What is DCIS?
DCIS is non-invasive. This means that although there are breast cancer cells in the milk ducts, they are completely contained in this area and haven't spread into surrounding breast tissue.
To understand DCIS, it helps to know how cancer usually develops.
The organs and tissues of the body are made up of tiny building blocks called cells. Normally, cells divide in an orderly and controlled way. But if for some reason the process gets out of control, the cells carry on dividing and develop into a lump called a tumour. Doctors can tell whether a tumour is benign (non-cancerous) or malignant (cancerous) by removing a piece of tissue (biopsy) and examining a small sample of cells under a microscope.
In a benign tumour, the cells do not spread to other parts of the body and so are not cancerous. In a malignant tumour, the cancer cells have the ability to spread beyond the original area of the body. This is called an invasive tumour. If the tumour is left untreated, it may spread into surrounding tissue.
Sometimes, cells break away from the original (primary) cancer and spread to other organs in the body. When the cancer cells reach a new area they may go on dividing and form a new tumour. This is known as a secondary cancer or a metastasis.
Before malignant cancer cells develop the ability to spread they are called non-invasive or in situ cancers. Non-invasive cancers of the breast are usually found in the milk ducts and are known as ductal carcinoma in situ (DCIS).
Although DCIS needs to be treated, it isn’t a life-threatening condition. It’s the earliest possible form of breast cancer.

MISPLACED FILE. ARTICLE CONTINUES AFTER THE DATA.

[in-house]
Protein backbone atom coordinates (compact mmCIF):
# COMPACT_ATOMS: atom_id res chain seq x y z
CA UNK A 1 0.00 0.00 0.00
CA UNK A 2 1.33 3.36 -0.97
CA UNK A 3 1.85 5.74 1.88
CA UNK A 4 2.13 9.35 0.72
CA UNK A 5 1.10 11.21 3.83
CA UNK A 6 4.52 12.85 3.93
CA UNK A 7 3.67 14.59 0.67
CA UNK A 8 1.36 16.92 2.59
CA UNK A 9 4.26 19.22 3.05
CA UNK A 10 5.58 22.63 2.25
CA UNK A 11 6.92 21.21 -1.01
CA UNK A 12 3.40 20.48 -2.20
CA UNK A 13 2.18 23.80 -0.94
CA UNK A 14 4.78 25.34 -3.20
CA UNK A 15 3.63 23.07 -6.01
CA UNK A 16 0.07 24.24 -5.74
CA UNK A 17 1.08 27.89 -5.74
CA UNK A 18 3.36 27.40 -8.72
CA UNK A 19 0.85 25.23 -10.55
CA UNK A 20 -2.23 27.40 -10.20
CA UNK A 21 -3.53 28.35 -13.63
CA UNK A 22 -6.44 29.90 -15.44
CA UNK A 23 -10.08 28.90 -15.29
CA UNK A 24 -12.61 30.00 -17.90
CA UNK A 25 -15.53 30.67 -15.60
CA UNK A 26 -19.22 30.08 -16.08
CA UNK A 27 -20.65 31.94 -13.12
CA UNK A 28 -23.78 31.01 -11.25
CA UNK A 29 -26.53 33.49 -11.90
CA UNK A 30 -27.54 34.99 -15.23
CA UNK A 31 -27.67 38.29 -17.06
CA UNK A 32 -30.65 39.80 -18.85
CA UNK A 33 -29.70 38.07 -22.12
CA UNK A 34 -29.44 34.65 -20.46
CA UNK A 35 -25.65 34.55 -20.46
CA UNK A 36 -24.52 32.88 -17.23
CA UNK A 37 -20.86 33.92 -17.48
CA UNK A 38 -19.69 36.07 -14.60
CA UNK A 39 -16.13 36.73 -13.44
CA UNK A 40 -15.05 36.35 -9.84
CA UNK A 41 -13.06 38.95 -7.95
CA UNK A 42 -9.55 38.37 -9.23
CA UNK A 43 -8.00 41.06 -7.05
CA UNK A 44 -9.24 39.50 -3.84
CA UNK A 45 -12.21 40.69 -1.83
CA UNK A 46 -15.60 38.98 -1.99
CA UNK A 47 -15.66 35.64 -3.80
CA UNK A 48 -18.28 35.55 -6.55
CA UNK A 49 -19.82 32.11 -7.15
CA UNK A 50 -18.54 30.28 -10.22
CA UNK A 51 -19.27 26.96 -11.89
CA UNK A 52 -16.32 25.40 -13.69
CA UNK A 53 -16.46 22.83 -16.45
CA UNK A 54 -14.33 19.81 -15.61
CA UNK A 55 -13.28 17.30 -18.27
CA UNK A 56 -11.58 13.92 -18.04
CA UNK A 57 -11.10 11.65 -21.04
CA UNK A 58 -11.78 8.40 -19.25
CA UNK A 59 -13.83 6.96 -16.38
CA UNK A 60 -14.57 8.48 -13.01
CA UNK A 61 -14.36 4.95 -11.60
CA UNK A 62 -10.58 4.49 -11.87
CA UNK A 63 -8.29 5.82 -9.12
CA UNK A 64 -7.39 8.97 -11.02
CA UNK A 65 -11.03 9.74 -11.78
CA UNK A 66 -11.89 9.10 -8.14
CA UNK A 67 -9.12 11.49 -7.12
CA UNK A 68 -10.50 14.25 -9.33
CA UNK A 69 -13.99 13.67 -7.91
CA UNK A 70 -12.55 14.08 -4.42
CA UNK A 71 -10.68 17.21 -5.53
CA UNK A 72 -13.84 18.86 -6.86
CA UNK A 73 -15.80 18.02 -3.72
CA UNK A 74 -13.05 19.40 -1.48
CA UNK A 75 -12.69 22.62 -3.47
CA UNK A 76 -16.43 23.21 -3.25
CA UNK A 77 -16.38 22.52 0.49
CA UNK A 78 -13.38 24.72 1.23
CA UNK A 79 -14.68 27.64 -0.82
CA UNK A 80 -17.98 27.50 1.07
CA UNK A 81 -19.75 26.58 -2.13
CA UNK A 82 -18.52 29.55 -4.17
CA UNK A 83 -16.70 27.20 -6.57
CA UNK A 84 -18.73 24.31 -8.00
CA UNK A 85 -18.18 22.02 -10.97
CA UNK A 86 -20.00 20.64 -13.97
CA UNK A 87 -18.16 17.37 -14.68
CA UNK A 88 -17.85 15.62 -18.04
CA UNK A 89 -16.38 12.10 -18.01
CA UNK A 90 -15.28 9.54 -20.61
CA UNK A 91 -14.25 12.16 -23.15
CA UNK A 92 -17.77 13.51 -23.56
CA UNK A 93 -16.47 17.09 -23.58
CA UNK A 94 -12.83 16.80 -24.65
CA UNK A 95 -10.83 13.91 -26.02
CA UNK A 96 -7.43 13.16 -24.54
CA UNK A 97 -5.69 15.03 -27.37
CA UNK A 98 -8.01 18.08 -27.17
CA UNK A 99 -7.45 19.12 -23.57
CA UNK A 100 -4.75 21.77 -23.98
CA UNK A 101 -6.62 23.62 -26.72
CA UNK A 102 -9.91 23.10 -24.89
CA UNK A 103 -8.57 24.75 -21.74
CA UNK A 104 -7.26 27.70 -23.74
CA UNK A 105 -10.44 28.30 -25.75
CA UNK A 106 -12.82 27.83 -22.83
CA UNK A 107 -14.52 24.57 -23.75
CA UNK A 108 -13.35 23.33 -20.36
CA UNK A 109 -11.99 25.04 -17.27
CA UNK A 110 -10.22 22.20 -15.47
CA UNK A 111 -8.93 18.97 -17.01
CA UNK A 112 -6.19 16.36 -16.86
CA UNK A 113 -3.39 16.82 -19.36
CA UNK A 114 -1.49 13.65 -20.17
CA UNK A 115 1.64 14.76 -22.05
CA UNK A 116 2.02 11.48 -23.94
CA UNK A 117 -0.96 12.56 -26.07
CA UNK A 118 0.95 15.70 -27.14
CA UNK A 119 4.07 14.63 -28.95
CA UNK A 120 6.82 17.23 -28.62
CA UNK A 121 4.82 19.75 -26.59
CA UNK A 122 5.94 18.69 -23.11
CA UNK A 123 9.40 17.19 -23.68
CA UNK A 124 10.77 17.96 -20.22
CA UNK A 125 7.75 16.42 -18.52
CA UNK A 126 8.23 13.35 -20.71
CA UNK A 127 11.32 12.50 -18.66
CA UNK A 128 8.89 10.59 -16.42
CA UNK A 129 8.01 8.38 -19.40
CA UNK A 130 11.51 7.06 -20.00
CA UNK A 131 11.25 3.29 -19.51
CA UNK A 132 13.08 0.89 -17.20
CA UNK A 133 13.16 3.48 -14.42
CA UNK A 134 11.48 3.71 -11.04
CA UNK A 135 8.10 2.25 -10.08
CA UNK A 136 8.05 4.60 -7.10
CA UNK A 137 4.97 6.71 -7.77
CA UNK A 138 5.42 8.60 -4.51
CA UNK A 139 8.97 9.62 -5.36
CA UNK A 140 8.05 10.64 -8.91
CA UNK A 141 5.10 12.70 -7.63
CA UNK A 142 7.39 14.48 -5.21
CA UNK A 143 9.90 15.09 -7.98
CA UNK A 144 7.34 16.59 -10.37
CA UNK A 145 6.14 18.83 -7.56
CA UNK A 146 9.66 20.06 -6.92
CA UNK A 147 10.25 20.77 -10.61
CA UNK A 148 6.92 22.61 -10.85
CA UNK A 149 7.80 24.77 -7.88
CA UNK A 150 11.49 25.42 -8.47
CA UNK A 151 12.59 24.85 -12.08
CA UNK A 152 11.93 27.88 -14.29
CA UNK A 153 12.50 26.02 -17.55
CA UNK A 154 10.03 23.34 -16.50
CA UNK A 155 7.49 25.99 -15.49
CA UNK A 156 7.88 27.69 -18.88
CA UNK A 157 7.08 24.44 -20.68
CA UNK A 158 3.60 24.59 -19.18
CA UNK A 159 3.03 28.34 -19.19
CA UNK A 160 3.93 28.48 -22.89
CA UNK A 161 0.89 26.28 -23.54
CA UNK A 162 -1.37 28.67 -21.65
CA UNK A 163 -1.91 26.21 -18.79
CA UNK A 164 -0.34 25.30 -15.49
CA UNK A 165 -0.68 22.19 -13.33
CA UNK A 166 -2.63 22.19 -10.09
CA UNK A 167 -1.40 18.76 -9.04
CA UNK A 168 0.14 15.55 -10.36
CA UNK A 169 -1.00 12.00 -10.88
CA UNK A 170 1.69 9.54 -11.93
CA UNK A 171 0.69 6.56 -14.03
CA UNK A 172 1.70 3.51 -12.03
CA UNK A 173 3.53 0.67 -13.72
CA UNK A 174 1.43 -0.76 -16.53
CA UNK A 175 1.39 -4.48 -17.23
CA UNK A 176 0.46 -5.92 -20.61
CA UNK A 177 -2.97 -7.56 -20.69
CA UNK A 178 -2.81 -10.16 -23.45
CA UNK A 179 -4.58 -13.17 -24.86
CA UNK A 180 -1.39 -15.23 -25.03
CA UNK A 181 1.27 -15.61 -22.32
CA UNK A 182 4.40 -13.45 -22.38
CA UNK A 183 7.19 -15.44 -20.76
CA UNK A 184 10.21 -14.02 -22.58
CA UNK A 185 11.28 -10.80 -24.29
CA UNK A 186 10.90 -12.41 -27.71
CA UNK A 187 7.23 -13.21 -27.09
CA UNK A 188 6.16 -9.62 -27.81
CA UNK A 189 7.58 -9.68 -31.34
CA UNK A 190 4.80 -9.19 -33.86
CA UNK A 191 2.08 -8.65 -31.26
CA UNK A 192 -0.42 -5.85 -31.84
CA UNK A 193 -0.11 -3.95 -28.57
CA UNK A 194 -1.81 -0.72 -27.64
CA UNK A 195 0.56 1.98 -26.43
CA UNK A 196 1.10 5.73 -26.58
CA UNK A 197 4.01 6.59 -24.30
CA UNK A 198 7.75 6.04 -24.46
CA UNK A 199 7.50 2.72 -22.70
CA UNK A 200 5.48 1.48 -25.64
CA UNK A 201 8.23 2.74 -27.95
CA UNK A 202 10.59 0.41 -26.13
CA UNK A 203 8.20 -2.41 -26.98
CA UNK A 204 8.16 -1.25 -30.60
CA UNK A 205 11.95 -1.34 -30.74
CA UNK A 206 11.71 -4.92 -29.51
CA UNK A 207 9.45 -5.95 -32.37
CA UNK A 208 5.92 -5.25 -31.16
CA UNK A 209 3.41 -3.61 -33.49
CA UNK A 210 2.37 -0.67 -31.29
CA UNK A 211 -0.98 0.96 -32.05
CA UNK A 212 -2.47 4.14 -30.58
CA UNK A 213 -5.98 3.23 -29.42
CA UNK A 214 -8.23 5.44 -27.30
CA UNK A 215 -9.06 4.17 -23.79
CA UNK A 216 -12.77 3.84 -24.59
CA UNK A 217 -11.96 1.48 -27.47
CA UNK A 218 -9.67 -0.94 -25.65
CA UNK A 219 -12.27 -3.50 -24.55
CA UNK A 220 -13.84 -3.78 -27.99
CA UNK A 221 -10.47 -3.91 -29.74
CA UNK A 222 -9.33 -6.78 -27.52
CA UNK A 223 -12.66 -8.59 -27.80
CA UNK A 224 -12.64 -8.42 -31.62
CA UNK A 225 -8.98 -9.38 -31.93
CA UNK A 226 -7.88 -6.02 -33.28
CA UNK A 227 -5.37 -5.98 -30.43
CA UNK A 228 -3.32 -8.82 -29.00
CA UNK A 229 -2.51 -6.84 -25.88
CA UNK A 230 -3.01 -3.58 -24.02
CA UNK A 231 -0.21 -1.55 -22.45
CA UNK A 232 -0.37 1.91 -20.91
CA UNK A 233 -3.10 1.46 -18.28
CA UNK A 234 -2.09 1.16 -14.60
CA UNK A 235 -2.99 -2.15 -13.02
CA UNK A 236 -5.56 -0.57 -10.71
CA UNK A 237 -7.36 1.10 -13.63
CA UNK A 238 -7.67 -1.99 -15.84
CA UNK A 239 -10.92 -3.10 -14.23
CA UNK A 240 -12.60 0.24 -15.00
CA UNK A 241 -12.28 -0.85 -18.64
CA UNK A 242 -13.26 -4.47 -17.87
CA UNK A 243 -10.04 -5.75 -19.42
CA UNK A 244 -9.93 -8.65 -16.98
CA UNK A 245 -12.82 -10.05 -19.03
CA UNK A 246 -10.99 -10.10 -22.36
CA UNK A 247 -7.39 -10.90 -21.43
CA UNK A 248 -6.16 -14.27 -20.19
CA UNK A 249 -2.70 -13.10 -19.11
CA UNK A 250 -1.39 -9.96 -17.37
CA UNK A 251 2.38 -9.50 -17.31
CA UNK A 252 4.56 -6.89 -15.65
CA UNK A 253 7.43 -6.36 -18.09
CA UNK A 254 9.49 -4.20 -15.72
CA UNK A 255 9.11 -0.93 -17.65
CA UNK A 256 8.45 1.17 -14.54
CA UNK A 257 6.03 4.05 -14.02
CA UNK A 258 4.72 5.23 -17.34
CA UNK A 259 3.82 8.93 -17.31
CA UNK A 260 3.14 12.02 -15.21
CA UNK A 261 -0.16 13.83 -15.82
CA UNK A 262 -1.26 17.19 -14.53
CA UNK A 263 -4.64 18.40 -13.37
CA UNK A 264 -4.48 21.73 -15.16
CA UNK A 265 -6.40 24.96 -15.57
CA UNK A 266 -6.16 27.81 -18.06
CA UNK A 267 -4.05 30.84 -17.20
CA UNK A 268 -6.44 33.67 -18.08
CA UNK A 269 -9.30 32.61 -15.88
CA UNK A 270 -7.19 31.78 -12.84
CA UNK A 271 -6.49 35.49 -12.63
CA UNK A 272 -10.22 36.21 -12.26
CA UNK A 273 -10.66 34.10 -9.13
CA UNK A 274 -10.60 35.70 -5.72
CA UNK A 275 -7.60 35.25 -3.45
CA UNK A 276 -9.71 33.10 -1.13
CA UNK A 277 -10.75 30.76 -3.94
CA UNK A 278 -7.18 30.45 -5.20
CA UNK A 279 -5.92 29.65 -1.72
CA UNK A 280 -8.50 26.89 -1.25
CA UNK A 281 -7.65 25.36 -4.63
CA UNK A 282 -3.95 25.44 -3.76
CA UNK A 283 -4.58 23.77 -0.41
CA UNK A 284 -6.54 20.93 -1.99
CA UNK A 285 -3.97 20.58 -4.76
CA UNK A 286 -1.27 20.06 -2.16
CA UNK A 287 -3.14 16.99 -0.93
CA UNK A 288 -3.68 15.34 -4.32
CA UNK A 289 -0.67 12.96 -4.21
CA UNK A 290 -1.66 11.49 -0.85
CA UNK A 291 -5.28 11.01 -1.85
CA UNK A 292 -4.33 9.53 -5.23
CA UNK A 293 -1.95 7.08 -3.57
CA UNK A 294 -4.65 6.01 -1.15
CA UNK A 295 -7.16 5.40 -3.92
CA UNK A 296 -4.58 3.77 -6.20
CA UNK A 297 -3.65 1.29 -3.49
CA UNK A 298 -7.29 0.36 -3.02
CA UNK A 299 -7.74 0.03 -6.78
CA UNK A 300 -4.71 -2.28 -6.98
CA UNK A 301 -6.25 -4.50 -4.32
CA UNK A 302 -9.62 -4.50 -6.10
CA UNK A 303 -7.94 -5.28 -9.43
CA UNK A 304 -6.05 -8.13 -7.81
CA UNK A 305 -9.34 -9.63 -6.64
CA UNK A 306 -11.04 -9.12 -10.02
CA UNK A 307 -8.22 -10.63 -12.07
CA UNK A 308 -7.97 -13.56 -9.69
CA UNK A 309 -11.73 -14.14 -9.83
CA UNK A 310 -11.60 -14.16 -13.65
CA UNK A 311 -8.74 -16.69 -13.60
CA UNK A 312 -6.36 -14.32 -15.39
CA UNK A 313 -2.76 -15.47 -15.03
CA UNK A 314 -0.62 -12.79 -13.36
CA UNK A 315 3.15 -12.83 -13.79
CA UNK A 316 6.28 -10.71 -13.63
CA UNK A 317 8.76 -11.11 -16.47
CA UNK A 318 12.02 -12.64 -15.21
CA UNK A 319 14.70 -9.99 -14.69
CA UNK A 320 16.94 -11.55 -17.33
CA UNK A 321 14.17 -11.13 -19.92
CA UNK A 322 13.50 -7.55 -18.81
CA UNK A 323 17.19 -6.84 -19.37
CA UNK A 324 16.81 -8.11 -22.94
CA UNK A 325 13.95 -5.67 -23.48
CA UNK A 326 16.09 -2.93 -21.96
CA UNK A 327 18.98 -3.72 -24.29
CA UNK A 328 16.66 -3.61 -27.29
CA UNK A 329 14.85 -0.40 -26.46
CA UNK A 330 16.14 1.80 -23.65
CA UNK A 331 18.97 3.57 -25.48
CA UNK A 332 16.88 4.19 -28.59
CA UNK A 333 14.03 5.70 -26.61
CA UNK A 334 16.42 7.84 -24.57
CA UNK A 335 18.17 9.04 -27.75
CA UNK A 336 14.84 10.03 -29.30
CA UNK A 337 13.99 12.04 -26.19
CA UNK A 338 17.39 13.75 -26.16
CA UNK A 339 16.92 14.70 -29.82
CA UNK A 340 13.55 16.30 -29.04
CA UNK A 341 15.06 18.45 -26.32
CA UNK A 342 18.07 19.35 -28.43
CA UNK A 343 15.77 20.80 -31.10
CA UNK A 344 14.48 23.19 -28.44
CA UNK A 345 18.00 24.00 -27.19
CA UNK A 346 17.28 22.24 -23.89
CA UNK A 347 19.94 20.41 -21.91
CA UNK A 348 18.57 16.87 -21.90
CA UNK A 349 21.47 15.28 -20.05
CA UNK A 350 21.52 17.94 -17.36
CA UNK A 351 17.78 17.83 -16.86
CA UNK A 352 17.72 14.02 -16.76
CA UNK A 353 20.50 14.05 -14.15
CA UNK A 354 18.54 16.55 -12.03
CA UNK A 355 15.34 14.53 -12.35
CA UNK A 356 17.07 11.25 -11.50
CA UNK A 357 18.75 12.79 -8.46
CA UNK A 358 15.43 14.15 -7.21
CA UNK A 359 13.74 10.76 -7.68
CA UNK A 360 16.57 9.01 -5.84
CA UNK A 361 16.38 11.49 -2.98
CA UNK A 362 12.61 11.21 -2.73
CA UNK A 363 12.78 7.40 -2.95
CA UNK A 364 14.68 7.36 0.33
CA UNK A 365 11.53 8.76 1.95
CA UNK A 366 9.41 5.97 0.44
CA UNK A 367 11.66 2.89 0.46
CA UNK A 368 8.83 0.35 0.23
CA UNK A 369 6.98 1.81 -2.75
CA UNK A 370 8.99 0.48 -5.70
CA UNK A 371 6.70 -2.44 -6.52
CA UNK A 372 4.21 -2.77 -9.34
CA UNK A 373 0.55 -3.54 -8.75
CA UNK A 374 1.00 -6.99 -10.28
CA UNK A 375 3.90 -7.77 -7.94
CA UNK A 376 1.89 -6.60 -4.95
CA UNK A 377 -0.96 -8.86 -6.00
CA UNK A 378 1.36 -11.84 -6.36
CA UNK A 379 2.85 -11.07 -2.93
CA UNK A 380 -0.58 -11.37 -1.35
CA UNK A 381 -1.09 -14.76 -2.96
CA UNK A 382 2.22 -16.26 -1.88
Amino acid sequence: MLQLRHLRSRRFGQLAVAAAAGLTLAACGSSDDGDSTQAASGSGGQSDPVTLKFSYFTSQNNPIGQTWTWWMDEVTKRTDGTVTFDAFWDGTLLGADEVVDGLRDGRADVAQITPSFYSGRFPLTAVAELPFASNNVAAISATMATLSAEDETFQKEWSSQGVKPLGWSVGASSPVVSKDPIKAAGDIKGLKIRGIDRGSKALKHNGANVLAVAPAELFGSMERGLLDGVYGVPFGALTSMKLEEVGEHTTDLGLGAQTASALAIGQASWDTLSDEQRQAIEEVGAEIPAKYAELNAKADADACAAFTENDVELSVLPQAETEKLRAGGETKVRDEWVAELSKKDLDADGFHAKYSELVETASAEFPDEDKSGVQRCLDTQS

Breast cancers usually start in the cells that line the lobes and milk ducts. In DCIS, there are cancer cells lining the milk ducts but they are completely contained in the ducts. The cells haven’t broken through the walls of the ducts or grown into surrounding breast tissue.
When cancer starts in the lobes, it’s called lobular carcinoma in situ (LCIS), which is very different from DCIS. We have separate information about LCIS.
Because it’s non-invasive, DCIS cannot spread to the lymph nodes under the arm, which is where invasive breast cancers can sometimes spread. They can’t spread to anywhere else in the body either. Terms like ‘pre-invasive’ or ‘intraductal cancer’ are also used to describe DCIS.
DCIS is usually diagnosed when a woman has a mammogram (breast x-ray) as part of the NHS Breast Screening Programme. One in every thousand women in the UK who attends breast screening is diagnosed with DCIS. The number of cases is increasing because more women are being screened and mammograms have improved.
We have more information about how DCIS is diagnosed.
DCIS and invasive breast cancer
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If DCIS isn’t treated, it may develop the ability to spread into the breast tissue surrounding the ducts. If this happens, it’s no longer DCIS – it’s now an invasive breast cancer.
Not every woman with untreated DCIS will develop an invasive breast cancer. It isn’t possible to predict with any certainty when or in which women an invasive cancer will develop. This is why, if found, DCIS is usually always treated. Different factors such as how the cells look when they’re examined under a microscope and how abnormal they are (the grade) can help to indicate the risk of DCIS becoming invasive. We have more information about grading DCIS.
Having DCIS means you have a slightly higher risk of getting cancer elsewhere in the same breast or in your other breast. For this reason, it’s recommended that women with DCIS receive regular mammograms (every 1–2 years). We have more information about follow-up after DCIS.